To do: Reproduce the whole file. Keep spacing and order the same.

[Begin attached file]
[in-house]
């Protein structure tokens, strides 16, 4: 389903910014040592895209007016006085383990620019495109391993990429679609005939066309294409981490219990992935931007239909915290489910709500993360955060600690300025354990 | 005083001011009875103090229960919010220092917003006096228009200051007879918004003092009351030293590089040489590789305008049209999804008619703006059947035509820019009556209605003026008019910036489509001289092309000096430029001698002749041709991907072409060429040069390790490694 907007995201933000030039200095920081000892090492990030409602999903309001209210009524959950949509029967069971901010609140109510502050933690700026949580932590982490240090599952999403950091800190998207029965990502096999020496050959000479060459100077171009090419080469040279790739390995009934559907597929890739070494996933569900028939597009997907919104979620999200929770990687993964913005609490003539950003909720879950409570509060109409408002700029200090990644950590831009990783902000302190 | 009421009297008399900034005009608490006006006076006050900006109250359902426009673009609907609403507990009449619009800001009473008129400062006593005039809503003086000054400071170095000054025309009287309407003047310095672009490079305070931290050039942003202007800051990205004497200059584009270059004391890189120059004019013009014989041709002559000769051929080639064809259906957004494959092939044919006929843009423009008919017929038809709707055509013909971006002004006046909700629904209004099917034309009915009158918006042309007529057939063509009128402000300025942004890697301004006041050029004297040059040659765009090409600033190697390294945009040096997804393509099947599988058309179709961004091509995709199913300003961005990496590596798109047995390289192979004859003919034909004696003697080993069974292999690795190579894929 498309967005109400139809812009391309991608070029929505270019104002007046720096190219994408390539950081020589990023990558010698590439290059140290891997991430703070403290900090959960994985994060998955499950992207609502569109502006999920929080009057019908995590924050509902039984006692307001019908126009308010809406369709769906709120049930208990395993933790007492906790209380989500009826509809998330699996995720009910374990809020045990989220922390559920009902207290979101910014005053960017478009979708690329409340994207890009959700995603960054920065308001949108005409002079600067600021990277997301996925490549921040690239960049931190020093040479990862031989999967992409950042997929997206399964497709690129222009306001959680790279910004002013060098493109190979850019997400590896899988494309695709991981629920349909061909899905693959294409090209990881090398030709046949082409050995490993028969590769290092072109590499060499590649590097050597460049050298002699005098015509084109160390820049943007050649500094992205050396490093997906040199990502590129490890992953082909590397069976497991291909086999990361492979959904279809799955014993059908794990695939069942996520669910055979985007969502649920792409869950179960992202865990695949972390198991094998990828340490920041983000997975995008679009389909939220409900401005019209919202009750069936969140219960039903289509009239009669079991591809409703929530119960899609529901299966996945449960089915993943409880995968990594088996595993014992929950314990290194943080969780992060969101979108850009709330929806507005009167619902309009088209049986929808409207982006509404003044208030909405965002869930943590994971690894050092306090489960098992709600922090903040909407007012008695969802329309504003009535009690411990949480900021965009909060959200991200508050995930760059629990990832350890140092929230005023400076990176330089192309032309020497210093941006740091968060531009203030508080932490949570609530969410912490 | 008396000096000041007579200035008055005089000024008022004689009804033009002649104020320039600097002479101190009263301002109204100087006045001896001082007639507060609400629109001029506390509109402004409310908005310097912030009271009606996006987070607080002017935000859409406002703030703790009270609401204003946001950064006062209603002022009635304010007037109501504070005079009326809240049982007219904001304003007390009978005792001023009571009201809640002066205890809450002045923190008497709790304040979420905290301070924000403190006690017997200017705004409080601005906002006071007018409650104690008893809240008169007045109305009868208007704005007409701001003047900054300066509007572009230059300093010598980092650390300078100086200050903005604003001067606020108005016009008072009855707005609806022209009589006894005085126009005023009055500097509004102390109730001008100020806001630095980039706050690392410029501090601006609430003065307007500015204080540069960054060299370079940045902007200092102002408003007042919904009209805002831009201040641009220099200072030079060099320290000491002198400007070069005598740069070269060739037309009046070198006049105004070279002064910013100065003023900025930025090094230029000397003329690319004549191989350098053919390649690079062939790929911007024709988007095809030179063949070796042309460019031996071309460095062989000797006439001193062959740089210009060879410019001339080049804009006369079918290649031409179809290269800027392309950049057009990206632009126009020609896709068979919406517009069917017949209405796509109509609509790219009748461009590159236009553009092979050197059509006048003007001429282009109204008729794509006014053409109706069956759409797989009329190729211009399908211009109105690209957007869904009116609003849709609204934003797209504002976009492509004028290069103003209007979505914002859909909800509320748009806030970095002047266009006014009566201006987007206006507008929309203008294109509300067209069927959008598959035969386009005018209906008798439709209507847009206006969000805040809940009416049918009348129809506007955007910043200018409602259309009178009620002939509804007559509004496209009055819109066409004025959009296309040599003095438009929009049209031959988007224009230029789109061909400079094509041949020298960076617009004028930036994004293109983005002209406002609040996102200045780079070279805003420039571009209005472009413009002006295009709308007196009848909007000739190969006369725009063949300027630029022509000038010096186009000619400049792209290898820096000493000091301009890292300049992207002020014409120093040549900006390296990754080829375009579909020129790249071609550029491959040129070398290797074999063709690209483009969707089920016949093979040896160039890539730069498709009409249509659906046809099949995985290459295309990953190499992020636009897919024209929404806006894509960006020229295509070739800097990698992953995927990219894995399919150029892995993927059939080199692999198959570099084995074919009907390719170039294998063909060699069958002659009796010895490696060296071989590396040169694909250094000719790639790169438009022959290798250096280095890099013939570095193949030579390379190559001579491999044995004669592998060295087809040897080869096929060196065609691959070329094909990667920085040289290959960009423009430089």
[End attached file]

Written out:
[in-house]
């Protein structure tokens, strides 16, 4: 389903910014040592895209007016006085383990620019495109391993990429679609005939066309294409981490219990992935931007239909915290489910709500993360955060600690300025354990 | 005083001011009875103090229960919010220092917003006096228009200051007879918004003092009351030293590089040489590789305008049209999804008619703006059947035509820019009556209605003026008019910036489509001289092309000096430029001698002749041709991907072409060429040069390790490694 907007995201933000030039200095920081000892090492990030409602999903309001209210009524959950949509029967069971901010609140109510502050933690700026949580932590982490240090599952999403950091800190998207029965990502096999020496050959000479060459100077171009090419080469040279790739390995009934559907597929890739070494996933569900028939597009997907919104979620999200929770990687993964913005609490003539950003909720879950409570509060109409408002700029200090990644950590831009990783902000302190 | 009421009297008399900034005009608490006006006076006050900006109250359902426009673009609907609403507990009449619009800001009473008129400062006593005039809503003086000054400071170095000054025309009287309407003047310095672009490079305070931290050039942003202007800051990205004497200059584009270059004391890189120059004019013009014989041709002559000769051929080639064809259906957004494959092939044919006929843009423009008919017929038809709707055509013909971006002004006046909700629904209004099917034309009915009158918006042309007529057939063509009128402000300025942004890697301004006041050029004297040059040659765009090409600033190697390294945009040096997804393509099947599988058309179709961004091509995709199913300003961005990496590596798109047995390289192979004859003919034909004696003697080993069974292999690795190579894929 498309967005109400139809812009391309991608070029929505270019104002007046720096190219994408390539950081020589990023990558010698590439290059140290891997991430703070403290900090959960994985994060998955499950992207609502569109502006999920929080009057019908995590924050509902039984006692307001019908126009308010809406369709769906709120049930208990395993933790007492906790209380989500009826509809998330699996995720009910374990809020045990989220922390559920009902207290979101910014005053960017478009979708690329409340994207890009959700995603960054920065308001949108005409002079600067600021990277997301996925490549921040690239960049931190020093040479990862031989999967992409950042997929997206399964497709690129222009306001959680790279910004002013060098493109190979850019997400590896899988494309695709991981629920349909061909899905693959294409090209990881090398030709046949082409050995490993028969590769290092072109590499060499590649590097050597460049050298002699005098015509084109160390820049943007050649500094992205050396490093997906040199990502590129490890992953082909590397069976497991291909086999990361492979959904279809799955014993059908794990695939069942996520669910055979985007969502649920792409869950179960992202865990695949972390198991094998990828340490920041983000997975995008679009389909939220409900401005019209919202009750069936969140219960039903289509009239009669079991591809409703929530119960899609529901299966996945449960089915993943409880995968990594088996595993014992929950314990290194943080969780992060969101979108850009709330929806507005009167619902309009088209049986929808409207982006509404003044208030909405965002869930943590994971690894050092306090489960098992709600922090903040909407007012008695969802329309504003009535009690411990949480900021965009909060959200991200508050995930760059629990990832350890140092929230005023400076990176330089192309032309020497210093941006740091968060531009203030508080932490949570609530969410912490 | 008396000096000041007579200035008055005089000024008022004689009804033009002649104020320039600097002479101190009263301002109204100087006045001896001082007639507060609400629109001029506390509109402004409310908005310097912030009271009606996006987070607080002017935000859409406002703030703790009270609401204003946001950064006062209603002022009635304010007037109501504070005079009326809240049982007219904001304003007390009978005792001023009571009201809640002066205890809450002045923190008497709790304040979420905290301070924000403190006690017997200017705004409080601005906002006071007018409650104690008893809240008169007045109305009868208007704005007409701001003047900054300066509007572009230059300093010598980092650390300078100086200050903005604003001067606020108005016009008072009855707005609806022209009589006894005085126009005023009055500097509004102390109730001008100020806001630095980039706050690392410029501090601006609430003065307007500015204080540069960054060299370079940045902007200092102002408003007042919904009209805002831009201040641009220099200072030079060099320290000491002198400007070069005598740069070269060739037309009046070198006049105004070279002064910013100065003023900025930025090094230029000397003329690319004549191989350098053919390649690079062939790929911007024709988007095809030179063949070796042309460019031996071309460095062989000797006439001193062959740089210009060879410019001339080049804009006369079918290649031409179809290269800027392309950049057009990206632009126009020609896709068979919406517009069917017949209405796509109509609509790219009748461009590159236009553009092979050197059509006048003007001429282009109204008729794509006014053409109706069956759409797989009329190729211009399908211009109105690209957007869904009116609003849709609204934003797209504002976009492509004028290069103003209007979505914002859909909800509320748009806030970095002047266009006014009566201006987007206006507008929309203008294109509300067209069927959008598959035969386009005018209906008798439709209507847009206006969000805040809940009416049918009348129809506007955007910043200018409602259309009178009620002939509804007559509004496209009055819109066409004025959009296309040599003095438009929009049209031959988007224009230029789109061909400079094509041949020298960076617009004028930036994004293109983005002209406002609040996102200045780079070279805003420039571009209005472009413009002006295009709308007196009848909007000739190969006369725009063949300027630029022509000038010096186009000619400049792209290898820096000493000091301009890292300049992207002020014409120093040549900006390296990754080829375009579909020129790249071609550029491959040129070398290797074999063709690209483009969707089920016949093979040896160039890539730069498709009409249509659906046809099949995985290459295309990953190499992020636009897919024209929404806006894509960006020229295509070739800097990698992953995927990219894995399919150029892995993927059939080199692999198959570099084995074919009907390719170039294998063909060699069958002659009796010895490696060296071989590396040169694909250094000719790639790169438009022959290798250096280095890099013939570095193949030579390379190559001579491999044995004669592998060295087809040897080869096929060196065609691959070329094909990667920085040289290959960009423009430089």